It is the war for the Iraqis hearts and minds on the defense department may have a new weapon to win over Iraqi support for their government's own contractor, and we will tell you how the Iraqi news media and the U.S. may be teaming up, and it will cost the taxpayers hundreds of millions of dollars.

And take two for the bailout bill in the House of Representatives. It passed, but will it put some members of congress's political futures at risk? Stick right here in THE SITUATION ROOM.


BLITZER: Wanted -- some uplifting news stories about Iraq for Iraqis. According to today's Washington post, the U.S. defense department will pay $300 million to U.S. contractors in Iraq to try to generate pro American and pro Iraqi government publicity. We go right to the Pentagon correspondent Barbara Starr who is working the story for us. But $300 million when you talk about $10 billion a month spent in Iraq may not be a lot, but it is $300 million. So what is going on?

BARBARA STARR, CNN PENTAGON CORRESPONDENT: Well, Wolf, we have confirmed it. Some people call it publicity and some call it down right propaganda. The U.S. offering contractors to produce videos and entertainment programs and news articles and media products as they say in the business to try to convince Iraqis to support the Iraqi government and the U.S. mission in Iraq and catching a lot of people by surprise, of course, because you know, the U.S. has been there for some time and some of this type of work has been done, but supposedly the U.S. mission is drawing down now. It has been a tact tick that they have used, but there is a lot of controversy about it and a lot of questions about whether it is really appropriate, because the bottom line, none of the material will be labeled brought to you by the U.S. military, but it will all appear to be something that emerged in the Iraqi media.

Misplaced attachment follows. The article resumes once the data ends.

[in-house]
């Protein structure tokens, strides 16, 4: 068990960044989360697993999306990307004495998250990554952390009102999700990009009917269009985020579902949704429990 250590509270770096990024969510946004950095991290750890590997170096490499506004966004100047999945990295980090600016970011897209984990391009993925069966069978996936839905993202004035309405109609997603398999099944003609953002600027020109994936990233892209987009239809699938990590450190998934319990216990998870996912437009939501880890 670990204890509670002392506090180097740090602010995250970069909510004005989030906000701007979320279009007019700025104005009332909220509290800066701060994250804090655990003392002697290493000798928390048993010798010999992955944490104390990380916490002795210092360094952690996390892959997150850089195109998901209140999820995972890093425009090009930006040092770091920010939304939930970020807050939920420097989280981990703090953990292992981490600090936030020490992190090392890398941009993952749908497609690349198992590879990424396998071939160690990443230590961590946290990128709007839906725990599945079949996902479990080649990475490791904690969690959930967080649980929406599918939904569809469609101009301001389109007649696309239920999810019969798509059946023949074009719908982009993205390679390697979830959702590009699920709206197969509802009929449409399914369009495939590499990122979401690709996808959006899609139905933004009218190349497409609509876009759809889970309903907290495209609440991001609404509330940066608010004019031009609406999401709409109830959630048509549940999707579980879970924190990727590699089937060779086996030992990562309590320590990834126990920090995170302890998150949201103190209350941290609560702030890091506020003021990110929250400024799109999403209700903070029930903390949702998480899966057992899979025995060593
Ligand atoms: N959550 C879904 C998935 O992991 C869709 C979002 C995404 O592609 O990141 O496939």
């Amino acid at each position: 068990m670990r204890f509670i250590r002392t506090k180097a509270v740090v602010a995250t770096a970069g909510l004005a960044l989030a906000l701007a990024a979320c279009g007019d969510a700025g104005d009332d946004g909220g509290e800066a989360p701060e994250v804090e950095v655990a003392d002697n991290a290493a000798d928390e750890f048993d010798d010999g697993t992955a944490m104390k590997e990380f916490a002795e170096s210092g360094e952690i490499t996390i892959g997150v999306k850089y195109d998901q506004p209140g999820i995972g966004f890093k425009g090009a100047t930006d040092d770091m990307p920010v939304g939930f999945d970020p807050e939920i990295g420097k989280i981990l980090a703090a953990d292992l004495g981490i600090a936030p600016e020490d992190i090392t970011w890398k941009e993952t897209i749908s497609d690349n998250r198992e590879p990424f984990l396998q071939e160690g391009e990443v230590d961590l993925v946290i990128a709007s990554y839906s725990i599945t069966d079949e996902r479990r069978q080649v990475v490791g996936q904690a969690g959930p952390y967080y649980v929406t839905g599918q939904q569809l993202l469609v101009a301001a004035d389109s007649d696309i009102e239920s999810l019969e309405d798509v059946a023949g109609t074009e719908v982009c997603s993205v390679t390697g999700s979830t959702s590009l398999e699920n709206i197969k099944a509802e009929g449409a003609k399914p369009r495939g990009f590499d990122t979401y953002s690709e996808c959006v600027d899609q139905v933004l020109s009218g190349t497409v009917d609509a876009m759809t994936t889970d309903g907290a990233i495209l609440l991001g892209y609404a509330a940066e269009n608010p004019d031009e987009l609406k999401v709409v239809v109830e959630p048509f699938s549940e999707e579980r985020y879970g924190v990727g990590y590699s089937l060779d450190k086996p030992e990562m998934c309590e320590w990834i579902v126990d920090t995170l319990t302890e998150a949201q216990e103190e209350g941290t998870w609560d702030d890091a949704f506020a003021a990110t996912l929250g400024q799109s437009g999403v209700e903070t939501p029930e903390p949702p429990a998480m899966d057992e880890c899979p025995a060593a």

BLITZER: Why aren't they spending their own money to promote themselves as opposed to U.S. taxpayers' spending money for this propaganda purpose?

STARR: Well, a good question, Wolf, to which there is no good answer. The U.S. military has long just believed that it has to counter al Qaeda and all of the insurgent elements using the internet and making their own videos that are so capable of using the internet age to communicate their ideas so that the U.S. feels it has to fight back online. This is their effort to do it, but it is very controversial.